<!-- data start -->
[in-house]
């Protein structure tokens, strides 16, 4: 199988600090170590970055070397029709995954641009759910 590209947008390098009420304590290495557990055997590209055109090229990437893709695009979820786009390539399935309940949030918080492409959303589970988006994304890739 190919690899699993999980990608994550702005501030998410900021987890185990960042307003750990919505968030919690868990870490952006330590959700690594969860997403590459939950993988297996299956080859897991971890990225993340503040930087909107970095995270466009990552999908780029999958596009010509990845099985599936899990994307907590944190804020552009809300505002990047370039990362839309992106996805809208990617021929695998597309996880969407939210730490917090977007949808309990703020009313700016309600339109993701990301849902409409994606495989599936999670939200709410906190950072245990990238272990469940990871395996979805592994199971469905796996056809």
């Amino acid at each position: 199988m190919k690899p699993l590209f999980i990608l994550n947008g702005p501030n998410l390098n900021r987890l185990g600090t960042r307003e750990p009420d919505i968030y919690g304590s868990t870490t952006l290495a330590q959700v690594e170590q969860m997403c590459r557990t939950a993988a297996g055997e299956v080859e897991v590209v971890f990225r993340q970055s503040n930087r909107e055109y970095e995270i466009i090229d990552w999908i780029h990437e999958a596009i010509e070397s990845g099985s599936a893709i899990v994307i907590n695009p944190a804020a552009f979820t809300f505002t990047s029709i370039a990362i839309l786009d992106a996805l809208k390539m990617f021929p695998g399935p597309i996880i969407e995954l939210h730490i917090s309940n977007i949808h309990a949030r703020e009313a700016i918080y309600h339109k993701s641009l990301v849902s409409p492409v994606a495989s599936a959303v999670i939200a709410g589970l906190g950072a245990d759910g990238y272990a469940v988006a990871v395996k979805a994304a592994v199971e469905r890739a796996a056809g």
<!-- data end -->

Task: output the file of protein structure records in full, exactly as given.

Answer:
[in-house]
């Protein structure tokens, strides 16, 4: 199988600090170590970055070397029709995954641009759910 590209947008390098009420304590290495557990055997590209055109090229990437893709695009979820786009390539399935309940949030918080492409959303589970988006994304890739 190919690899699993999980990608994550702005501030998410900021987890185990960042307003750990919505968030919690868990870490952006330590959700690594969860997403590459939950993988297996299956080859897991971890990225993340503040930087909107970095995270466009990552999908780029999958596009010509990845099985599936899990994307907590944190804020552009809300505002990047370039990362839309992106996805809208990617021929695998597309996880969407939210730490917090977007949808309990703020009313700016309600339109993701990301849902409409994606495989599936999670939200709410906190950072245990990238272990469940990871395996979805592994199971469905796996056809």
């Amino acid at each position: 199988m190919k690899p699993l590209f999980i990608l994550n947008g702005p501030n998410l390098n900021r987890l185990g600090t960042r307003e750990p009420d919505i968030y919690g304590s868990t870490t952006l290495a330590q959700v690594e170590q969860m997403c590459r557990t939950a993988a297996g055997e299956v080859e897991v590209v971890f990225r993340q970055s503040n930087r909107e055109y970095e995270i466009i090229d990552w999908i780029h990437e999958a596009i010509e070397s990845g099985s599936a893709i899990v994307i907590n695009p944190a804020a552009f979820t809300f505002t990047s029709i370039a990362i839309l786009d992106a996805l809208k390539m990617f021929p695998g399935p597309i996880i969407e995954l939210h730490i917090s309940n977007i949808h309990a949030r703020e009313a700016i918080y309600h339109k993701s641009l990301v849902s409409p492409v994606a495989s599936a959303v999670i939200a709410g589970l906190g950072a245990d759910g990238y272990a469940v988006a990871v395996k979805a994304a592994v199971e469905r890739a796996a056809g």